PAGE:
A new study highlights trends in the treatment of atopic dermatitis using systemic immunosuppressants (IMMs) in the UK adult population. The findings were published in the Journal of Dermatological Treatment.
Researchers retrospectively analysed the primary care treatment patterns for IMMs in adult patients with atopic dermatitis using data from The Health Improvement Network (THIN).
A systemic IMM was prescribed in 6.6 per cent of patients with atopic dermatitis. Majority of the patients were prescribed topical corticosteroids (61.9%) and/or emollients (49.4%). Methotrexate (43.3%) and azathioprine (41.3%) were the most commonly prescribed systemic IMMs. Although ciclosporin remains the only approved systemic IMM for atopic dermatitis, it was prescribed only to 16.9 per cent of patients. The mean number of prescriptions per patient per year for any IMM was 9.2 (standard deviation, 6.8).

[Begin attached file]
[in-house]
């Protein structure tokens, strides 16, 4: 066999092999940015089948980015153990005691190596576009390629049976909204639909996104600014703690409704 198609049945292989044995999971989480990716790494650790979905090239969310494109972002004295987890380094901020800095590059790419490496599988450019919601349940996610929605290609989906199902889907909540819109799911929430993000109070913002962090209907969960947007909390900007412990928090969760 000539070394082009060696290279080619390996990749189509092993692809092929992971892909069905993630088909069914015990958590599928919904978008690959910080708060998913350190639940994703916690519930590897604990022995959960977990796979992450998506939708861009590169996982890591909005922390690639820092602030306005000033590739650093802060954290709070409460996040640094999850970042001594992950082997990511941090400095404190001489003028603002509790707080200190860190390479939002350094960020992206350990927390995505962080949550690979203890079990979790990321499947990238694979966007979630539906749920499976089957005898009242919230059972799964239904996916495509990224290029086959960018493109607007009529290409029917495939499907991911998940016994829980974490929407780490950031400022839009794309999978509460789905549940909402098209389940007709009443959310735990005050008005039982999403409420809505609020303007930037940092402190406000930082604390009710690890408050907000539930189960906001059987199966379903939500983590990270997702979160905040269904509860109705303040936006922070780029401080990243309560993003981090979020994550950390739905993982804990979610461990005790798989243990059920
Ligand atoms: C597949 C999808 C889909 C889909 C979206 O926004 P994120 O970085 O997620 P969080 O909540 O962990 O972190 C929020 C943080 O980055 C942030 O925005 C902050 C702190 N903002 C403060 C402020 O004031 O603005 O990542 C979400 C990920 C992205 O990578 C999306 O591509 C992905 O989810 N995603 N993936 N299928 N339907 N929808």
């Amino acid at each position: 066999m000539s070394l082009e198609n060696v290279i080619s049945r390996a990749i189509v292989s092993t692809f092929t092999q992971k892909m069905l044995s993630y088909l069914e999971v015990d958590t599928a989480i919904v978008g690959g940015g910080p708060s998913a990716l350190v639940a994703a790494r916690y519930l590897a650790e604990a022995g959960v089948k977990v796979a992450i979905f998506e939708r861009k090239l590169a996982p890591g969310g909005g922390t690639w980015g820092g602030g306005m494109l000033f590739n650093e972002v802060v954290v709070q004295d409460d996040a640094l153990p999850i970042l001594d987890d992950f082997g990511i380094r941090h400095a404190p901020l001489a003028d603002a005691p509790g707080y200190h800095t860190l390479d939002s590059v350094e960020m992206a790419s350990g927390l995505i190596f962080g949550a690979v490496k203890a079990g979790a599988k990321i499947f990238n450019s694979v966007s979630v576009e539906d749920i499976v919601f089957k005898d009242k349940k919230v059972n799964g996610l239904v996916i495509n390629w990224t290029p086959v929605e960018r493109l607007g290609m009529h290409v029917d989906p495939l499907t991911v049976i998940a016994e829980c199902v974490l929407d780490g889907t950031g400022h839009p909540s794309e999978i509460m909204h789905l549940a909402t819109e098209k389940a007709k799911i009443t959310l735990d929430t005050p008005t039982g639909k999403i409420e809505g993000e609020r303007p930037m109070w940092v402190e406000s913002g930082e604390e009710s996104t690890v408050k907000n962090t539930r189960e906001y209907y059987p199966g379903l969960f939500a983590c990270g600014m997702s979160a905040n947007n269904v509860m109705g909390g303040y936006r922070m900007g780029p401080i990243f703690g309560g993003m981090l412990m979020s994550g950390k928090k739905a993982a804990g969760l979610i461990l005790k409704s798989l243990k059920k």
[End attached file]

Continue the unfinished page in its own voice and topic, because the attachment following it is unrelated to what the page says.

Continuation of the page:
Overall, 42.7 per cent of patients received a prescription for an oral corticosteroid (OCS). OCS use did not decrease among patients prescribed a higher number of IMMs, but rather increased among patients receiving more IMMs.
The authors commented: "The prevalence of concomitant OCS use among UK adult patients with atopic dermatitis prescribed systemic IMMs, suggests inadequate disease control with existing systemic therapies, and a significant unmet need for new therapies that provide safe and effective disease control."